• Who daily bears our burdens (v. 18) 
  • Sing praise to the Lord (v. 32) 

Do you remember the three definitions of Selah? A pause to consider; a breath before the crescendo; a time to weigh what’s valuable. In this case, I believe we should lean more to the second definition. Why? Because all three of these Selahs shows us what God has done, what He is still doing, and what He will ultimately do in the eternity of Heaven. I believe we are living in the breath/Selah after Christ’s First Advent and leading up to the crescendo of His Second Advent. 

Jesus is BOTH the Immanuel that came to earth at His First Advent AND the returning King at His Second Advent. We are living in an era of BOTH “now” AND “not yet.” 

The apostle Paul looks back to this psalm (especially those middle verses of 18-20) even as he looks forward to the Second Advent. He captures the essence of “now” and “not yet” in all these passages:  

Jesus paid the price for our sin.
He broke the bonds of hell and death.
He prepared the way to Heaven.
He showed the way to Heaven.
He built our mansions in Heaven.
He WILL return to take us to be with Him in Heaven!

 

So how shall we now live in this time of “now” and “not yet”? In a word: AWARE… 

  • …of His ultimate victory (Psalm 68:1) 
  • …of the desperation of the enemy. Death, sin, and the devil have been defeated! We now deal with a broken army, a scattered foe in the final death throes, a wounded, dying warrior desperately lashing out. The prince of this earth is quickly failing, while God is liberally pouring out rewards that were purchased by Christ our King! 
  • …of the brevity of this life (v. 2)
  • …of the joy of living in God’s presence (v. 3) 
  • …of the power of worship (v. 4) 
  • …of our confidence in being heirs of God and co-heirs with Christ (vv. 5-6) 

Now is not the time for fainting, but fighting the good fight. Our Immanuel has won the battle, He will continue to strengthen us every day that we walk this Earth, and He will keep us by His side as He reigns for all eternity as King of kings and Lord of lords! 

If you’ve missed any of the previous posts in this series, you can check out the full list by clicking here. 

He Who Laughs Last

Traced back to a play in the early 1600s, it still rings true: “He who laughs last, laughs best. 

The distraught father named Jairus hurriedly left his home. He was looking for this Man named Jesus. People said Jesus could perform miracles, and Jairus needed one.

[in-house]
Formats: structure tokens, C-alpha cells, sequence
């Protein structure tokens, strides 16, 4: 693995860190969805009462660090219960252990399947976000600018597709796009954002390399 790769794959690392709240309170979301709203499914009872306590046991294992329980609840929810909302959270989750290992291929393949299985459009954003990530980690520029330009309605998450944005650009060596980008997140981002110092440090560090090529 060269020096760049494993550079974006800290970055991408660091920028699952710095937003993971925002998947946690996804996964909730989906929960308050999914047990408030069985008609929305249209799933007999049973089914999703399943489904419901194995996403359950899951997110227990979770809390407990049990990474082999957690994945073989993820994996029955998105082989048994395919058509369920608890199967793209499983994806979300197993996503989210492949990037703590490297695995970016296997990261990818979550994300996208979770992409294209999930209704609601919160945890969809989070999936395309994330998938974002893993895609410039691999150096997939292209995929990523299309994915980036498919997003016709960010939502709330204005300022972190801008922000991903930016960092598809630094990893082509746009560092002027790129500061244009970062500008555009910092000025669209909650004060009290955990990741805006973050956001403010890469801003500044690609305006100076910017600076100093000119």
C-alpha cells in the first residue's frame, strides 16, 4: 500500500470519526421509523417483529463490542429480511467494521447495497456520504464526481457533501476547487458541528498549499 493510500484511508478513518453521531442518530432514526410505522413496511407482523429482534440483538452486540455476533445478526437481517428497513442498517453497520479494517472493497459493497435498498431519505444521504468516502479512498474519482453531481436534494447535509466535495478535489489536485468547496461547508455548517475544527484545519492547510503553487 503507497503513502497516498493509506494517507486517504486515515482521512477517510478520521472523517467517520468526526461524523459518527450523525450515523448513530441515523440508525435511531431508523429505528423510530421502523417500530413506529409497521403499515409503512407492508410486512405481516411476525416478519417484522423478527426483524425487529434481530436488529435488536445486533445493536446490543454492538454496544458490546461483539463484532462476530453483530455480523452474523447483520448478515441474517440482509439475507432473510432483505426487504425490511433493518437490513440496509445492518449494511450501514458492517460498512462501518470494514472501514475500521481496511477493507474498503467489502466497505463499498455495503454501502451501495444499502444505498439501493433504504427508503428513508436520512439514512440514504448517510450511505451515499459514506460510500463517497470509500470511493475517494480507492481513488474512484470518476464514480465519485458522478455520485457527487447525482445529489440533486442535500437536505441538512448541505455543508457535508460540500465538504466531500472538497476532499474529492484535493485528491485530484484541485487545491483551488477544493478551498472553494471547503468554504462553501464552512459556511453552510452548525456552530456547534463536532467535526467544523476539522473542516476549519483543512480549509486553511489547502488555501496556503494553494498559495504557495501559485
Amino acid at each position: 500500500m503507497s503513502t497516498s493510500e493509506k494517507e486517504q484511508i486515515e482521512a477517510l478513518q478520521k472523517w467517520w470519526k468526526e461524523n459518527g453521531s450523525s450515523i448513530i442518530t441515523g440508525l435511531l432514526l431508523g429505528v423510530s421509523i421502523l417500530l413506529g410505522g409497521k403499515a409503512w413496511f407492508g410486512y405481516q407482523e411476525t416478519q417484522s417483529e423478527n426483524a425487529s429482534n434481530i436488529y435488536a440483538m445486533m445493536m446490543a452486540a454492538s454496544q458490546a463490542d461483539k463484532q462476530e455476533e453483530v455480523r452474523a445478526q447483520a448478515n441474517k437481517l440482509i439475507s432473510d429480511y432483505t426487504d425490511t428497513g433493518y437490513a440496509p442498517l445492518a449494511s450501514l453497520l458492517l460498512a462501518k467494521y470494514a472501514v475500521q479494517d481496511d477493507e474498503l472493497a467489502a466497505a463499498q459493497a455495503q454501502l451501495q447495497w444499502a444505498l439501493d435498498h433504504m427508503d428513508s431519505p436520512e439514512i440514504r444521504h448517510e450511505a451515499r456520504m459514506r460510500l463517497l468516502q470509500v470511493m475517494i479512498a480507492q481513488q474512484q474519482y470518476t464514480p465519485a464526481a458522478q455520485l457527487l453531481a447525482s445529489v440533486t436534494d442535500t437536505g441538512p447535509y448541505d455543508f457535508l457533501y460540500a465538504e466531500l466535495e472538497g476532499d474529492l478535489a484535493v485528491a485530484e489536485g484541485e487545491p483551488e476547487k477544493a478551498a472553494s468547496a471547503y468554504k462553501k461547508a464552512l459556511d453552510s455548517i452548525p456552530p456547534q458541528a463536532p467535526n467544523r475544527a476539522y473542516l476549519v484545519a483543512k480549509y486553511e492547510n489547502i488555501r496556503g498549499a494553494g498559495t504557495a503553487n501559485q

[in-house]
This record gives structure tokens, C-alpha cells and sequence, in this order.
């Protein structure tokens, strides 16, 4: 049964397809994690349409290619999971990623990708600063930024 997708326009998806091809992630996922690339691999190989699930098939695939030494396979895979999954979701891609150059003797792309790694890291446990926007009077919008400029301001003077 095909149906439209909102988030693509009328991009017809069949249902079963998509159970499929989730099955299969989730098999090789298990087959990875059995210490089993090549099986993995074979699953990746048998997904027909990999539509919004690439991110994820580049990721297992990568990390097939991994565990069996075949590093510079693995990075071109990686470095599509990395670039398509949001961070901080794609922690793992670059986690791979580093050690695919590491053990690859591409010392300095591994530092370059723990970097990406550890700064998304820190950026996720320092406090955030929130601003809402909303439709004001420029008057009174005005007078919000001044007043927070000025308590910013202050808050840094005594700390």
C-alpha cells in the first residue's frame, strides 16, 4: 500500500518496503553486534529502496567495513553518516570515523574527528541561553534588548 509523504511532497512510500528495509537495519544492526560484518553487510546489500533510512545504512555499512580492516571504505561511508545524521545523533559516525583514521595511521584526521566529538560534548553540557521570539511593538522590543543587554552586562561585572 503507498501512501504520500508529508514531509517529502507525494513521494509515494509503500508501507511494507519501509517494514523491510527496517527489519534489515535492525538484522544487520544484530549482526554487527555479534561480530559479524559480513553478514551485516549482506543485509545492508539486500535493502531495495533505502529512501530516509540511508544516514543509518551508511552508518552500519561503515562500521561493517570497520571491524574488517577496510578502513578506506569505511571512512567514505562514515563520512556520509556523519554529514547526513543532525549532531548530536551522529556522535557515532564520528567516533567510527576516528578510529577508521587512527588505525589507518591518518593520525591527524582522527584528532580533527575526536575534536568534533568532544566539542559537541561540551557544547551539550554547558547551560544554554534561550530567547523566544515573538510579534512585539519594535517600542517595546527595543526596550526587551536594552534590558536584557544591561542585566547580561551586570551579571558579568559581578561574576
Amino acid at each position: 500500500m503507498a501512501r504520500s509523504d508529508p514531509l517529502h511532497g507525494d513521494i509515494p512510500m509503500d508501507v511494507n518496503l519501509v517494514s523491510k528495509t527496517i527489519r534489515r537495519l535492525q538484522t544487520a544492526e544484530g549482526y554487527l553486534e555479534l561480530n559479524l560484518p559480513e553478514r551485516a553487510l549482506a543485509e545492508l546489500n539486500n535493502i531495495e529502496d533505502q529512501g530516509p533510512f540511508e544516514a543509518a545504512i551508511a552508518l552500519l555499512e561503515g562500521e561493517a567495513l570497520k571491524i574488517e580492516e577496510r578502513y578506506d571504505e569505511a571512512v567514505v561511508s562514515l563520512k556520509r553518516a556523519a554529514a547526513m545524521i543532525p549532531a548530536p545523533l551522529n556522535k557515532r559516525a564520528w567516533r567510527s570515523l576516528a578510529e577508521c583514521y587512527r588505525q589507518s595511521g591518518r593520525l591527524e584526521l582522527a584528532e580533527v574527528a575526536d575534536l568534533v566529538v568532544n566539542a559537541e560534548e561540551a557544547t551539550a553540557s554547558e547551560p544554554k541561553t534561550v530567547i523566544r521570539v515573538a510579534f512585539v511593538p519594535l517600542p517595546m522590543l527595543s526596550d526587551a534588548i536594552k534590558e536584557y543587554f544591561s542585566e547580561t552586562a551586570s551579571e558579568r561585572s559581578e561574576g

He found Jesus and quickly explained that his 12-year-old daughter was dying. They had tried everything they knew to do, but she kept inching closer and closer to death’s door. Jesus readily agreed to go with Jairus to his home. 

Along the way, Jesus was interrupted by another woman in desperate need, and He stopped to heal her. As Jairus was (im)patiently waiting for Jesus to continue on the journey, one of his servants ran up to Jairus with the sad news, “Your daughter is dead.” 

Jesus looked at this heartbroken father and simply said, “Don’t be afraid. Just believe, and your daughter will be well.” 

Jairus took Jesus at His word and continued walking with Jesus to his home. 

While Jairus was gone, family members and friends had shown up to mourn the death of this sweet girl. They were wailing loudly, but the clear voice of Jesus could be heard even over their woeful cries: “Stop crying. She is not dead, only asleep.” 

There was a pause, and then there was a totally unexpected and out-of-place response: laughter. 

Not joy-filled laughter, but mocking, derisive laughter at the utter foolishness of the words of Jesus. 

“What do you mean, ‘She isn’t dead’” they yelled. “We’ve been in her room. We’ve seen the cold, lifeless body! She is absolutely, undeniably dead!” And they continued to laugh at the sheer ridiculousness of what Jesus had pronounced. Many of the laughs probably turned to jeers as they began to mock His foolish, insensitive statement. The historian Luke wrote, “They knew the girl was dead.” 

Jesus took the grieving yet believing parents into the girl’s room, He took her lifeless hand in His hand, and simply said, “Little girl, get up.” 

And she did. Fully alive! 

Let me ask you something: Who was laughing now?! 

I’m sure the uncontainable joy of these parents burst out into laughter. And I think Jesus shared in the joyful laughter as well. 

“He who laughs last, laughs best.” 

Friend, what do you “know” right now? What’s gone wrong that cannot be fixed? What terminal diagnosis have the doctors given? What is approaching death’s door? What has already died? 

Listen again to the words of Jesus: “Don’t be afraid. Just believe.” 

Jesus gets the final word. Jesus gets the final laugh. Jesus will make all things new! 

The Sovereign Lord will wipe away the tears from all faces; He will remove His people’s disgrace from all the earth. (Isaiah 25:8) 

He will wipe every tear from their eyes. There will be no more death or mourning or crying or pain, for the old order of things has passed away. He who was seated on the throne said, “I am making everything new!” (Revelation 21:4-5) 

Don’t be afraid. Just believe.